Are selves cultural attractors?
I have just finished reading Nick Chater’s The mind is flat: The illusion of mental depth and the improvised mind (Chater 2017), which I think is an intriguing book. In contrast to popular opinion and much of modern psychology, it argues that our minds do not harbour a subconscious or unconscious that forms the source of our ‘true’ beliefs, emotions, motives and so forth. Instead, we spin stories on the spot to account for the way that we think, behave and feel. The coherence that emerges from these strings of justifications does not reveal our personal identity lying hidden in our mental depths. It derives from the fact that when we invent a new story about ourselves, we tend to take the stories that we created previously into account. Furthermore, we adjust our behaviour and thoughts in accordance with these stories, hence further contributing to the impression of coherence. As Chater nicely puts it, we are “shaped by stories” (p. 116), so that each individual constitutes a “tradition” (p. 202).
An important reason why we spin these stories and why we strive to maintain at least some level of coherence is that we have to be able to justify ourselves. Indeed, as Mercier and Sperber (2017) pointed out, we present beliefs and emotions as motivations to account for our behaviour. These reasons are not intended as accurate descriptions of how things are, but they are “tools for social interaction”. By providing reasons, I do not only aim to justify myself but I also make a commitment. People now know which reasons I regard as acceptable motivations and will thus probably guide my behaviour in the future. By being coherent in words and deeds, one creates a reputation. However, if I am whimsical, people have no idea what to expect from me, and perhaps start to avoid me, which can have detrimental consequences for my well-being. In a social species such as ours, coherence pays off.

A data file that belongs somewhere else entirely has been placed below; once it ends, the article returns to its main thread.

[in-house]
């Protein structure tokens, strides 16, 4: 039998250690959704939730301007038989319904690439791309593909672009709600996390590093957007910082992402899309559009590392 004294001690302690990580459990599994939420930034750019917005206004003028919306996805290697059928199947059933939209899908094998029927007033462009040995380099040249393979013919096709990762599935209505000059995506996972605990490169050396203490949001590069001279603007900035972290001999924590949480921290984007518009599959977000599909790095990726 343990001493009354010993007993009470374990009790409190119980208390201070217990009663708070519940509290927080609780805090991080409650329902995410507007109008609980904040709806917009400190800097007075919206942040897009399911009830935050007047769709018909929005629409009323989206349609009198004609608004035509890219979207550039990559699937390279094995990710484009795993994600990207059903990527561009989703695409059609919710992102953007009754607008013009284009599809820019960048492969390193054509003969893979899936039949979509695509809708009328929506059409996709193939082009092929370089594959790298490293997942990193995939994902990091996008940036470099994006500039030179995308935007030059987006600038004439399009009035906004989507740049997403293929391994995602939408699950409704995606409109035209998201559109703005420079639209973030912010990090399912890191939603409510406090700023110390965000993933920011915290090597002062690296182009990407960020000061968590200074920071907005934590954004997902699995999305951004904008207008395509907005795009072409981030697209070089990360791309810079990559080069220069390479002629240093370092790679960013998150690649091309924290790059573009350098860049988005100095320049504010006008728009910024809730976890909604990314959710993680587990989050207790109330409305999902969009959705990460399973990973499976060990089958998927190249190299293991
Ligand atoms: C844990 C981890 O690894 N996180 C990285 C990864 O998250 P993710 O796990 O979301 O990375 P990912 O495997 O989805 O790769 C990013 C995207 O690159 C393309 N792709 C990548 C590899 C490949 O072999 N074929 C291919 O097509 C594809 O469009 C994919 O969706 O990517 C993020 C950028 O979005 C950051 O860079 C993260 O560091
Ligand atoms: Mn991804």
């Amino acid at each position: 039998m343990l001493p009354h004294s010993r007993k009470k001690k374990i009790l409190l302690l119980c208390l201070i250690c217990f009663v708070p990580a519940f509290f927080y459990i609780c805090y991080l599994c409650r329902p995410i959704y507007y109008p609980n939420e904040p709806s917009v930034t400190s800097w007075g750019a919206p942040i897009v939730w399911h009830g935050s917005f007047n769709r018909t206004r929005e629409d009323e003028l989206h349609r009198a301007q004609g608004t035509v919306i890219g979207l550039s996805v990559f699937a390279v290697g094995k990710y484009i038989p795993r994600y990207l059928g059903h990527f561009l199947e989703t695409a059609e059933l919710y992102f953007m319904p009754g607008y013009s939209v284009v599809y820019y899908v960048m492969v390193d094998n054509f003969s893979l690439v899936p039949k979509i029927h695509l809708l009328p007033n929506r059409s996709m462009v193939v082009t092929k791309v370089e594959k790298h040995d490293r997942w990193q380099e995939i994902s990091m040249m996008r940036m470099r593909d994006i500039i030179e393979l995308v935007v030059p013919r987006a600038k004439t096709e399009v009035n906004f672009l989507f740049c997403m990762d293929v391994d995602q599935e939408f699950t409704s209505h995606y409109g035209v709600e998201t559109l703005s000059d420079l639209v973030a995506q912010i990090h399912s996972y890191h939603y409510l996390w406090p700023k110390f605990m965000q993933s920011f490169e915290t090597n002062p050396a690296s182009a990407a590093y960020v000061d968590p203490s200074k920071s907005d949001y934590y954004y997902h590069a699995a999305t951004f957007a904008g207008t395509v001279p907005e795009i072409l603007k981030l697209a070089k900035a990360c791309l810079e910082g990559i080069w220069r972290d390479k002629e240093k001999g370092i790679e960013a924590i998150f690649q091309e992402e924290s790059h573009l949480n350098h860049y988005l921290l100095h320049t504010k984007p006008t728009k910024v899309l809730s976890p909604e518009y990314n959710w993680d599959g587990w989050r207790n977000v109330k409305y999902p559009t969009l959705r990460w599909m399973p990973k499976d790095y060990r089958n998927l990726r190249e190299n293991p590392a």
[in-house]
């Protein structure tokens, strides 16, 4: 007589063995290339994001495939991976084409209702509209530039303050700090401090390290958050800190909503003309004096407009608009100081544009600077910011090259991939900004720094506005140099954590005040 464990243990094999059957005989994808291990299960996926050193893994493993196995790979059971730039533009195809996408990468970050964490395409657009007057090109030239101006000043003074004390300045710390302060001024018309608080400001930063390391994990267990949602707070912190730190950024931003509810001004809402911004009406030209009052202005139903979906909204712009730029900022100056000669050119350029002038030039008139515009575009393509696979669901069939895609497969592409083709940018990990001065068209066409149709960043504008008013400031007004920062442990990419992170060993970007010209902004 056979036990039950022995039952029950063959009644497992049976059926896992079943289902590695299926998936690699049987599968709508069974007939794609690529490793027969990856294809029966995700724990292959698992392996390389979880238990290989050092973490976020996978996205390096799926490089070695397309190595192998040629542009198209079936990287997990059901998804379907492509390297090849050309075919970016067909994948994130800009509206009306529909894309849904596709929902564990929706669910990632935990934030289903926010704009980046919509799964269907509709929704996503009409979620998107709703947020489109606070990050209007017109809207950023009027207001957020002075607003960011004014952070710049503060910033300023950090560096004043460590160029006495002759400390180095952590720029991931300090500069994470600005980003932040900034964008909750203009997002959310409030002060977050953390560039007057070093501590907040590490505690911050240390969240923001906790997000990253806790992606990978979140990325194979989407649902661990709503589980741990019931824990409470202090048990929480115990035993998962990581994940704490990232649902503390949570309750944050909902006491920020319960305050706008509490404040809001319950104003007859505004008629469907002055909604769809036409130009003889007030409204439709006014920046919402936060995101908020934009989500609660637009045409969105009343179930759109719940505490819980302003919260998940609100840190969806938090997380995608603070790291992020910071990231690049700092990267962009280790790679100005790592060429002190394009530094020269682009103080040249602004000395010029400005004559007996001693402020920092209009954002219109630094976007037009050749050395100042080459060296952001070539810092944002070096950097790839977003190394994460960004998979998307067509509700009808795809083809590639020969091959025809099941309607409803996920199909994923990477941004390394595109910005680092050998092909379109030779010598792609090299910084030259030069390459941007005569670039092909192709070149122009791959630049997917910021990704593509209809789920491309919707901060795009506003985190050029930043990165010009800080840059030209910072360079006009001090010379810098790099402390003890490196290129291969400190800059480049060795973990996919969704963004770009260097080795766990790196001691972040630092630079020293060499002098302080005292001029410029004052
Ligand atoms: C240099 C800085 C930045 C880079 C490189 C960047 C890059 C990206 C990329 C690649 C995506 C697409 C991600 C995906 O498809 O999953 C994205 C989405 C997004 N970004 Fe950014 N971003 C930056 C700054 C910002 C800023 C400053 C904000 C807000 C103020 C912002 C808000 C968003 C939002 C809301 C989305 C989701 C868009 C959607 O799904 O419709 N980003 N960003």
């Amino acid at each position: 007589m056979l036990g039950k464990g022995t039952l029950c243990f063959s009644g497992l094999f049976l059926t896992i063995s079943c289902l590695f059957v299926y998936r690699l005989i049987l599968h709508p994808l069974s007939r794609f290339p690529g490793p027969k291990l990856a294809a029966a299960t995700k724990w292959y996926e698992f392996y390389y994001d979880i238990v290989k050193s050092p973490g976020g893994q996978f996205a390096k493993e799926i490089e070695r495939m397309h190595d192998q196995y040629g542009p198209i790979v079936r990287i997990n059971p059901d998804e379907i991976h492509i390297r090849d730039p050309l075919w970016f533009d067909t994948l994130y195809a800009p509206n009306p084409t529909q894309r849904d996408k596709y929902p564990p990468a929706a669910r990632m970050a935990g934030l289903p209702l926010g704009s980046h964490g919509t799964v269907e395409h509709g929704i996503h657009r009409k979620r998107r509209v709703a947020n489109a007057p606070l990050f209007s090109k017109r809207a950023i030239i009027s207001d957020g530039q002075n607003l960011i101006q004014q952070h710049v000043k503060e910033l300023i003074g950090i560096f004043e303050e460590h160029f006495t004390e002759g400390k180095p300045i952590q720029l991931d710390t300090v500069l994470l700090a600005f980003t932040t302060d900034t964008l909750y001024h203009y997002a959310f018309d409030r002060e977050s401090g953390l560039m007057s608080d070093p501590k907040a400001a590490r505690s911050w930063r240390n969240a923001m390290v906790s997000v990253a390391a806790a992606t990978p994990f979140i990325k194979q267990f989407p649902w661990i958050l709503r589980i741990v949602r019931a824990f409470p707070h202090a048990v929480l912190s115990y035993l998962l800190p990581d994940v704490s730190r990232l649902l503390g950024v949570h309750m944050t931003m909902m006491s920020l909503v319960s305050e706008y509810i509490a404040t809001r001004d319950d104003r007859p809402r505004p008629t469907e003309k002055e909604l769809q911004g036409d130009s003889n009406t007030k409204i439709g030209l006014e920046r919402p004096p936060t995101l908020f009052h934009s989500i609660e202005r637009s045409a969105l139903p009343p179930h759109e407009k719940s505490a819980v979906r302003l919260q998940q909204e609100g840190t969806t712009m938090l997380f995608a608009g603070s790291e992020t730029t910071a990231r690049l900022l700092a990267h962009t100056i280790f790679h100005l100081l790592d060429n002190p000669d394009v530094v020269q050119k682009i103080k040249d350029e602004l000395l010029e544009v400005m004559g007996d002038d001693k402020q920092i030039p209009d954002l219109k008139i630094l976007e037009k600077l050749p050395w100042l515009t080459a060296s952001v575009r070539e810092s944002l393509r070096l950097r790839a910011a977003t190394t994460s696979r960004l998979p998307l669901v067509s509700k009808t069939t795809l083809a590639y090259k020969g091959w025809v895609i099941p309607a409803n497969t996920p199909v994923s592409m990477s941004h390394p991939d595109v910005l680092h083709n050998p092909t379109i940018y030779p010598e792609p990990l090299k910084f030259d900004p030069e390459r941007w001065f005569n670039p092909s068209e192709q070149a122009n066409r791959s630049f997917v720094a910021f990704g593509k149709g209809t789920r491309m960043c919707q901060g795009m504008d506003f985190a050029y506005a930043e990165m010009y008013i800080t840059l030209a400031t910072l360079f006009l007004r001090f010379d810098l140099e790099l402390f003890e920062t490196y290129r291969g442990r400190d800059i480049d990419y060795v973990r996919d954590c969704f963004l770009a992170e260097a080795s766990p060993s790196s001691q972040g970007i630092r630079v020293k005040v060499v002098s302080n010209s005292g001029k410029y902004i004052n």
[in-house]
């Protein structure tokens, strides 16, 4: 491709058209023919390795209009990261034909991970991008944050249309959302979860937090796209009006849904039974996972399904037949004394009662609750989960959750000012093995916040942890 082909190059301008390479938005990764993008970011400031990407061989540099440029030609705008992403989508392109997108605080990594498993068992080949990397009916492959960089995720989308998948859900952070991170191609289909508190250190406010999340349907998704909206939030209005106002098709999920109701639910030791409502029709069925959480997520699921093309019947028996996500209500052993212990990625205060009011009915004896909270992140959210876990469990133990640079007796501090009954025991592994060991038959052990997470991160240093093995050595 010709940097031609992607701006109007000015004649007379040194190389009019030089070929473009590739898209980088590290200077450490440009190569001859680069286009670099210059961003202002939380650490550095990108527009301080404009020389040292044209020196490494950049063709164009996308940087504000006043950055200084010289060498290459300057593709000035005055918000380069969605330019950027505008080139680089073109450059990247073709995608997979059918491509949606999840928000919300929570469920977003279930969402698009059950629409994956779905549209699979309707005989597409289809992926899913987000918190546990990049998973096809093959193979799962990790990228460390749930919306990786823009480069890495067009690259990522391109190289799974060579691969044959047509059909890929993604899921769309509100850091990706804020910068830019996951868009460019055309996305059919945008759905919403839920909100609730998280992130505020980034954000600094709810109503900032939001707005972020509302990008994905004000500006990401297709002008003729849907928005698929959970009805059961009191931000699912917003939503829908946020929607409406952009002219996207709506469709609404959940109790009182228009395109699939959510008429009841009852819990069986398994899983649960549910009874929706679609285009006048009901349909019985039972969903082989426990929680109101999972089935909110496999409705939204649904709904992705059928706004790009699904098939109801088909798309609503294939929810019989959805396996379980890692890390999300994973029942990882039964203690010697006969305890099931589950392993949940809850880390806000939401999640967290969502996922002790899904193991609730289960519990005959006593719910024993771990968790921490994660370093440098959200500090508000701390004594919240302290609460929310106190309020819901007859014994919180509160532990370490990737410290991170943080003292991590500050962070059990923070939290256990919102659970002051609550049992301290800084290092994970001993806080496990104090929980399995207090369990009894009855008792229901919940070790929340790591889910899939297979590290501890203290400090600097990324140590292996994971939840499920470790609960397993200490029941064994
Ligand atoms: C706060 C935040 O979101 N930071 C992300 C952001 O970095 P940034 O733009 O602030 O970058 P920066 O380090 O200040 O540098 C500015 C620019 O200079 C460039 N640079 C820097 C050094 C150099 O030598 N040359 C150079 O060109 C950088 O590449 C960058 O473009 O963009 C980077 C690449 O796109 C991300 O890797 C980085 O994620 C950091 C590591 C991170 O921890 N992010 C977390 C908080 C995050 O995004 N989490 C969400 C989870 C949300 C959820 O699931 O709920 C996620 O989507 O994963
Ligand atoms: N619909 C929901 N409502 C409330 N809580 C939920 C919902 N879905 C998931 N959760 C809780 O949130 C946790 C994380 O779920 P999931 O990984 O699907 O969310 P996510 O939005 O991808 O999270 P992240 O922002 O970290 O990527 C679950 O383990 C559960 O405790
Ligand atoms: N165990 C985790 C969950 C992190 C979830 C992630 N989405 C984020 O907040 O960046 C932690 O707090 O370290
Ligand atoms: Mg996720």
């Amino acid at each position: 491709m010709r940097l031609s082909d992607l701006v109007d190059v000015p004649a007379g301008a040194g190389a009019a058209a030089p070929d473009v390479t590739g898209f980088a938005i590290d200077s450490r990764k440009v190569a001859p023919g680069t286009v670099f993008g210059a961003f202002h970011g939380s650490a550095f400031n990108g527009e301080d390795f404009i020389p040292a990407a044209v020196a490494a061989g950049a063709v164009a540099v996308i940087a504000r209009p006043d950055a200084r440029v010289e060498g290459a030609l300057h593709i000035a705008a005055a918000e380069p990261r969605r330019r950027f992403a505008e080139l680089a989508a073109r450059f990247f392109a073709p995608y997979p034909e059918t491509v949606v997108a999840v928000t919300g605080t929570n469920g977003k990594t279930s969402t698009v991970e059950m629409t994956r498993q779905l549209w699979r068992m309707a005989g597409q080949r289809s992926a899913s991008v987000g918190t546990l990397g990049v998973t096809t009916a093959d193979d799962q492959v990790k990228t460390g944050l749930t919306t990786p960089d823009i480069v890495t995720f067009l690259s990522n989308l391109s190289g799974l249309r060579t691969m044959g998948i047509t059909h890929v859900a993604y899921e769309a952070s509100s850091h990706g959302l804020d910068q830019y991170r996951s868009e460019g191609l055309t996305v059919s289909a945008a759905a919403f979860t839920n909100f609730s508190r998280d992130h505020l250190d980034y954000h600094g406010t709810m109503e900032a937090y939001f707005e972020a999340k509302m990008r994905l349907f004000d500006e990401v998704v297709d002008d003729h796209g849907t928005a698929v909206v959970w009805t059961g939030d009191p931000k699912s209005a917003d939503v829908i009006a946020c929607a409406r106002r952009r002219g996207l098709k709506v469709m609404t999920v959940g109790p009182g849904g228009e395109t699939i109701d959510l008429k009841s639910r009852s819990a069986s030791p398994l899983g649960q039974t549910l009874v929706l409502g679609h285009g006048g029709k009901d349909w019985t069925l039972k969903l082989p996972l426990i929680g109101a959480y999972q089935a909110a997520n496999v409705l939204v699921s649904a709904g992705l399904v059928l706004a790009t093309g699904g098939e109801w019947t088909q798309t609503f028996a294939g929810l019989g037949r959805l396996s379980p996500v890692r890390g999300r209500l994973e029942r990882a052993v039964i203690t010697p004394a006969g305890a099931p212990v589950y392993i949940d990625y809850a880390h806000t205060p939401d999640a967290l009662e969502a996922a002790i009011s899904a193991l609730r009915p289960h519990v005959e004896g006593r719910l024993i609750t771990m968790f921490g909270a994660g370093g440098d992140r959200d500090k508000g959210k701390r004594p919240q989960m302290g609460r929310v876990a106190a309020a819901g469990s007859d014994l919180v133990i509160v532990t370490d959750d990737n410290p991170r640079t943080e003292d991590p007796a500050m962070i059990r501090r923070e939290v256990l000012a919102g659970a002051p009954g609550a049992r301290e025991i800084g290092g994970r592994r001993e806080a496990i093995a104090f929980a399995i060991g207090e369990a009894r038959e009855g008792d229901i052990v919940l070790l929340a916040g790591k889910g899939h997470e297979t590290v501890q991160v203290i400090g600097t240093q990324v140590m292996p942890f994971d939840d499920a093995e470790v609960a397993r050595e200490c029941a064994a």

But where do the stories that we tell about ourselves come from? Chater doesn’t pay much attention to this question. He repeatedly says that the stories are of our own creation, but certainly he doesn’t mean that they are entirely idiosyncratic. If that would be the case, then nobody would be able to understand what we are talking about. Hence, the explanations that we bring in to account for our experience and behaviour are shared socially. We pick up reasons through interaction with other people, learning what thoughts and emotions they invoke in relation to particular situations, who in their turn acquired these accounts from others and so on. In other words, the stories that we invoke to make sense of ourselves result from and become distributed through cognitive causal chains: they are cultural (Sperber 2001, Scott-Phillips, Blancke, and Heintz 2018).
However, this raises another question: why are these reasons available and not others? In order to get a scientific handle on this question, we can introduce the concept of cultural attractor. An attractor is a hypothesized point in the space of possible representations towards which representations tend to converge. In other words, it provide a handy description of what needs to be explained, namely a particular distribution of representations. In the case at hand, the justifications that people invoke to account for themselves. In other words, some reasons will be more widely available than others, so the type that they resemble we label as cultural attractor.